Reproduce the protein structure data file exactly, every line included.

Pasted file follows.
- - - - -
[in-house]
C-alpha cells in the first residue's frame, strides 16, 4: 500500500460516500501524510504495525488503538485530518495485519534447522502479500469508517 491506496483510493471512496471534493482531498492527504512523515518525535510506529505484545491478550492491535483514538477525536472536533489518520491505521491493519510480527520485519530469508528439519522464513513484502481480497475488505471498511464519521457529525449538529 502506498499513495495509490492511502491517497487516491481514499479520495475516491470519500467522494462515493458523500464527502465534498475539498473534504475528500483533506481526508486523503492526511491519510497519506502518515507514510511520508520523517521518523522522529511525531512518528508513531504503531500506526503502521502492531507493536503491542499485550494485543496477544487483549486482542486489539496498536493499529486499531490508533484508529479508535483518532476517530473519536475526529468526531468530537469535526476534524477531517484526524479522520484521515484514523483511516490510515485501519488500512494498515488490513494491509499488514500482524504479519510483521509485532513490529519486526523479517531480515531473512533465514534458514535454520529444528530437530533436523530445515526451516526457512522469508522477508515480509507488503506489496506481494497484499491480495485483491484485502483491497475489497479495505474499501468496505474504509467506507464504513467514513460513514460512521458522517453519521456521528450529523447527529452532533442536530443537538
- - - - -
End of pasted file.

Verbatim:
[in-house]
C-alpha cells in the first residue's frame, strides 16, 4: 500500500460516500501524510504495525488503538485530518495485519534447522502479500469508517 491506496483510493471512496471534493482531498492527504512523515518525535510506529505484545491478550492491535483514538477525536472536533489518520491505521491493519510480527520485519530469508528439519522464513513484502481480497475488505471498511464519521457529525449538529 502506498499513495495509490492511502491517497487516491481514499479520495475516491470519500467522494462515493458523500464527502465534498475539498473534504475528500483533506481526508486523503492526511491519510497519506502518515507514510511520508520523517521518523522522529511525531512518528508513531504503531500506526503502521502492531507493536503491542499485550494485543496477544487483549486482542486489539496498536493499529486499531490508533484508529479508535483518532476517530473519536475526529468526531468530537469535526476534524477531517484526524479522520484521515484514523483511516490510515485501519488500512494498515488490513494491509499488514500482524504479519510483521509485532513490529519486526523479517531480515531473512533465514534458514535454520529444528530437530533436523530445515526451516526457512522469508522477508515480509507488503506489496506481494497484499491480495485483491484485502483491497475489497479495505474499501468496505474504509467506507464504513467514513460513514460512521458522517453519521456521528450529523447527529452532533442536530443537538